November 21st 2012
Story originally published and experienced: May 19th 2012
“I’m sorry, can you call your friend again? If he’s not here in the next 10 minutes…then we’re going to have to cancel his show.”
Called one more time.
Straight to voicemail.
A few days before hand I had rallied my co-workers, friends and acquaintances (and maybe the local laundromat employee) to a performance downtown at the classic Rockwood Music Hall that very evening. “You guys should really come! A good friend of mine from high school is playing and he’s pretty good. Really good, actually. Sort of like a Dave Matthews meets Ben Harper type deal…okay I’ll buy you a drink if you come. Please come.” They told me that I was ridiculous and of course they would come. They’ve heard me play some of his stuff before and would love to hear it live. Fast forward just a few shorts hours later and – he was nowhere to be found.
The show was supposed to start at 6.
And it was now 6:15.
And the worst part was.
This didn’t make any sense.
No sense at all.
In fact, the last time Kwesi and I had spoken was an hour prior when he told me “I should be there soon! I can see the NYC skyline from my bus.” – and that he was almost there. And as my friends and I sat there sipping our cocktails with complacent faces, I just kept thinking about 2 things.
1. Why the man across the way was wearing christmas socks in the dead heat of June.
But more importantly
2. The conversation I had with Kwesi just a one month prior.
May 19th 2012
It was entirely too late. But, it had been entirely too long since I had seen him. Meg and I lounged in my living room anticipating the arrival of our musical guests and watched as the clock ticked to midnight that eventually shifted to 12:36 – then moved to 1:14 and finally rested at 2:06 am at the cue of their arrival. I could hear them outside my window. And it wasn’t the honking horn. A doorbell buzz. Not even a knock. But rather the echoing of my name that trailed down four way intersection on the corner of 3rd ave. I peered outside my New York City apartment and saw him standing there with the his band members. Guitar resting on his back, reveling in his finally completed commute from Philadelphia.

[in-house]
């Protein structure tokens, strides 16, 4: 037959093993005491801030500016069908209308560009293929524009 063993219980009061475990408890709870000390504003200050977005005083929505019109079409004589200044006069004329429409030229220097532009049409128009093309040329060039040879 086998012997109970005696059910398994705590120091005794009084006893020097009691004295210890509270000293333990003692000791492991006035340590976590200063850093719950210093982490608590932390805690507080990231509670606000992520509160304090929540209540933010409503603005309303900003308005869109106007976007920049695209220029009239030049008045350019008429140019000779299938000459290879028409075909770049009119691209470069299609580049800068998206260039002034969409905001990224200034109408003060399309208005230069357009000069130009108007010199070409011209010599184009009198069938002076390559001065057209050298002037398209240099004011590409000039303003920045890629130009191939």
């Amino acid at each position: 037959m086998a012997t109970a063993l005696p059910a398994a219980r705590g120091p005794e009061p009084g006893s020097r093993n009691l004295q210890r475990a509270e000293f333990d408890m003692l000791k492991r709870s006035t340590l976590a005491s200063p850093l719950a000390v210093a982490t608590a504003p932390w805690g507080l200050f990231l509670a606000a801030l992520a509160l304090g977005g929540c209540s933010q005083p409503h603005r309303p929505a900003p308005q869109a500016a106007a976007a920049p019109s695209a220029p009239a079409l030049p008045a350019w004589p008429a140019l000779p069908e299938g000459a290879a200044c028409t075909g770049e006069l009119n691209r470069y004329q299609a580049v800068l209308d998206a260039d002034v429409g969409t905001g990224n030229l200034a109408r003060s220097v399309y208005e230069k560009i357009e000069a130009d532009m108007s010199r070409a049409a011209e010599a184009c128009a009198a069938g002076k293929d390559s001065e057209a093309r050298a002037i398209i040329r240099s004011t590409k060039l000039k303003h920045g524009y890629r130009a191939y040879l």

He looked uP and yelled again.
“Yooo Livvvvv can we come upstairs?”
I’ll buzz you in.
His request was this: To crash for a night as they ambitiously attempted to puzzle piece their way into any and every open mic offered and not offered in the city the very next day.
And my initial hesitation wasn’t the request in itself but rather
The man who stood behind it.
We dragged their luggage and instruments up the marble stairs and into the living room, threw a blanket on the couch and prepared for late night introductions and catch up sessions when Kwesi asked me
“Hey can we check out your roof top?”
We made a drink or 3.
And headed upstairs to the very same rooftop I would later converse with my neighbor just a few months later.
flights and opened the bolted door that revealed this on the other side:
Kwesi immediately pulled out his state-of-the-art camera and began to capture any and every artistic snip it that waved past his lens. I watched as he pin-balled from each corner of the roof top, enamored by the candid skyscrapers that effortlessly rested on his display screen. Ready to be his with one simple click of a button. And for the second time that night, I could tell that he just wasn’t the same as he was before.
But not in a bad way.